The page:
LIFE INSURANCE FOR BUSINESS
Many astute investors neglect to diversify their financial assets, especially business owners. Many times, business owners pay themselves a paycheck, contribute money to their 401(k) (if one is offered), contribute to their IRA, receive distributions income that flow thru to their K1 and call it a day. All or most of their retirement savings is in mutual funds or marketable securities. Typically, one of the main assets in their portfolio is the value of their business but they don’t leverage this asset to create additional wealth. If the business owner personally guarantees business debts or loans, and the owner dies, the owner’s family could have to pay the debt or loan out of personal funds. A Premium Financed Cash Value Life Insurance policy death benefit would protect the business owner from their untimely death AND provide a separate bucket of retirement money while using a proprietary tax strategy to legally and ethically deduct the cost of the insurance from the business’s income statement.
Key Person Insurance
Very often, a small business depends on one or two key people to keep the business afloat. These are the people who manage the books, know all the customers, and make sure there’s always coffee in the jar. If they were to disappear from work one day, the business could fall apart without them. Ask yourself what would happen if any employee stopped coming to work? If the answer is “A disaster,” then you need key employee insurance for that person. Key person insurance, also known as key employee insurance, helps protect your small business in case the owner or other key employee dies.
For many executives, the opportunity to gain an equity position -- to own some or all of the business -- is much sought after. Conversely, owners of closely held corporations often choose to limit ownership to a very few individuals and, if stock shares are granted, to limit those shares to a small minority ownership. This tends to keep control of the entity in the hands of current owners.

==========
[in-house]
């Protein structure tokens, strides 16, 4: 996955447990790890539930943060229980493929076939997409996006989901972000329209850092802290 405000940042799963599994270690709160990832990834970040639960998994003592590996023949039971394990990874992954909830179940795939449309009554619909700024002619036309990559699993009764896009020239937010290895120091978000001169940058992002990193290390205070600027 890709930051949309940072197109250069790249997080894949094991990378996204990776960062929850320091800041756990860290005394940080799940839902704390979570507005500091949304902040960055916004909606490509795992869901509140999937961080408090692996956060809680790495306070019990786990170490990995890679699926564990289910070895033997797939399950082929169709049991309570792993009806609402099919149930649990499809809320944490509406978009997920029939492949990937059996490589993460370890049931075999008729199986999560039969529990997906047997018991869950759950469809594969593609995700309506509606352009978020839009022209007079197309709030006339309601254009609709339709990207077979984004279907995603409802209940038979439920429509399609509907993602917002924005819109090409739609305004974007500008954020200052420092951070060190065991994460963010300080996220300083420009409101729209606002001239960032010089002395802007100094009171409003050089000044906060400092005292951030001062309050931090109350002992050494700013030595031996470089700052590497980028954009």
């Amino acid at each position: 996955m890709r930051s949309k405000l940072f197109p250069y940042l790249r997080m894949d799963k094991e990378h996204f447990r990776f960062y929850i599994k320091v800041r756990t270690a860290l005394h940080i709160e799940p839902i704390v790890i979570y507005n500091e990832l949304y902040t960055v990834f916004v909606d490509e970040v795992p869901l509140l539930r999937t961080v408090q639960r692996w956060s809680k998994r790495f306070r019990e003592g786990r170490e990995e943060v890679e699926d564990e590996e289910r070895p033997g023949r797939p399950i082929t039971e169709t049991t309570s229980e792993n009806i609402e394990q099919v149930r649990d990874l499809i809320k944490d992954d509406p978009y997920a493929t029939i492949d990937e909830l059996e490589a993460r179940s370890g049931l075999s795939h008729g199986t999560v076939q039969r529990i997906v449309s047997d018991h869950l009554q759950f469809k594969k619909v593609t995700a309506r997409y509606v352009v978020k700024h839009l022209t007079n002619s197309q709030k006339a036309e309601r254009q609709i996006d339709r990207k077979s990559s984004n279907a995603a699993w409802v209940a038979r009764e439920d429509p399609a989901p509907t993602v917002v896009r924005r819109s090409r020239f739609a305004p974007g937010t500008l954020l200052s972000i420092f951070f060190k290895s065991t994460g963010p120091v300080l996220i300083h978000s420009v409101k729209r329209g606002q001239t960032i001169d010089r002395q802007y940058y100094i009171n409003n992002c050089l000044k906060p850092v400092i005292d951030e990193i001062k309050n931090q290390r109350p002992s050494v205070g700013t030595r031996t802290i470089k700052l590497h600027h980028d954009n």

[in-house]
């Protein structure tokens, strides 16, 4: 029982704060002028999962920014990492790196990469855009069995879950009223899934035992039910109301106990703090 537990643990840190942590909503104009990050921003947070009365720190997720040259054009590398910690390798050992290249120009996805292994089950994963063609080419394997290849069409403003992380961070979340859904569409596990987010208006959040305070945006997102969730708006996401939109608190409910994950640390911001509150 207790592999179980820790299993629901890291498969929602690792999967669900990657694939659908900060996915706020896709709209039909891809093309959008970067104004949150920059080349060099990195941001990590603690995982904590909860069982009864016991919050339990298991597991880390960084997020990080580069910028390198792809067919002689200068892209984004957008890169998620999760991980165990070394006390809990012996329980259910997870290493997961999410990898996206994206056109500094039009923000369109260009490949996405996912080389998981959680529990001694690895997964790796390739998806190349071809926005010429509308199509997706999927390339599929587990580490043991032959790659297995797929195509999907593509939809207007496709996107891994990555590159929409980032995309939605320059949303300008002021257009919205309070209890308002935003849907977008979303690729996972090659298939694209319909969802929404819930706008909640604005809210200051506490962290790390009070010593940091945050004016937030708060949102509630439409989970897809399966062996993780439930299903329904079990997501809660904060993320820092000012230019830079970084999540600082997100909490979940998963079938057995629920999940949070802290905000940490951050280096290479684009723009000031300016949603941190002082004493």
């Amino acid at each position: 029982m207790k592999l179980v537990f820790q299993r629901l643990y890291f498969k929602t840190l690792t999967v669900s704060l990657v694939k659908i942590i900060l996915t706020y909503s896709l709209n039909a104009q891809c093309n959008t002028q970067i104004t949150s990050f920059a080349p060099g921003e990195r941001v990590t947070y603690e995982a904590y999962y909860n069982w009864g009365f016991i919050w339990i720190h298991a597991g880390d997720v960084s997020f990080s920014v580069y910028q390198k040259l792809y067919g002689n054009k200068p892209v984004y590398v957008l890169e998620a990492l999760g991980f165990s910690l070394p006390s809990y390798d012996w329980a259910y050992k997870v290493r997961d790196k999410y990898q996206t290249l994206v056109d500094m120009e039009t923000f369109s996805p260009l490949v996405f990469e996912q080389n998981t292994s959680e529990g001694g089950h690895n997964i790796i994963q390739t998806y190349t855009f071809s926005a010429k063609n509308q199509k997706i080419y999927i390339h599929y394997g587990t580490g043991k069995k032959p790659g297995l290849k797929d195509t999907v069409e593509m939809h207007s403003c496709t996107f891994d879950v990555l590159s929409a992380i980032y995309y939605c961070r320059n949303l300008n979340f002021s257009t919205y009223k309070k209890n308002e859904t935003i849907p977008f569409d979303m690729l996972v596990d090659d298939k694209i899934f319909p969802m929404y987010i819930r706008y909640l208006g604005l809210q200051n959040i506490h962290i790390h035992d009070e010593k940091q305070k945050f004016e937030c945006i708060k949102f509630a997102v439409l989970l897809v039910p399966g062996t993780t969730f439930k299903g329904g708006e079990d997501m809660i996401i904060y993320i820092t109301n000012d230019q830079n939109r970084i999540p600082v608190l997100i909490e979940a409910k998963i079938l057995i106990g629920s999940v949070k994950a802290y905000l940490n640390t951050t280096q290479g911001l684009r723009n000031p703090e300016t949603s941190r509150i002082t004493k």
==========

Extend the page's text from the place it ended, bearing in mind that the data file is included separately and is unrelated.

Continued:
For this reason, businesses are turning more frequently to nonqualified deferred compensation as an alternative to granting a key executive an ownership interest in the company. The plan is completely selective and may meet both the financial and psychological needs of the executive.
Ensuring Successor Owners of an Experienced Management Team
Family businesses often remain in the family provided there is sufficient capital along with a family member interested in managing the business when the current owner steps down. But what happens when there are minor children who may eventually have an interest in working in the family business but who have years of education ahead of them before that can occur?
The answer may lie in ensuring the continuation of an experienced management team to run the business during that interim period. The question, of course, is how to ensure the team's continuation.
Nonqualified deferred compensation (NQDC) plans can help business owners use cash value life insurance as a substitute for an ownership stake while attracting and keeping high-performing employees. You’ve taken the first step toward recruiting, rewarding, retaining and retiring key employees by implementing a nonqualified deferred compensation plan for them. There are unlimited vesting strategies that can be used to make key employees think twice about leaving your employment for another job or to start a competing entity.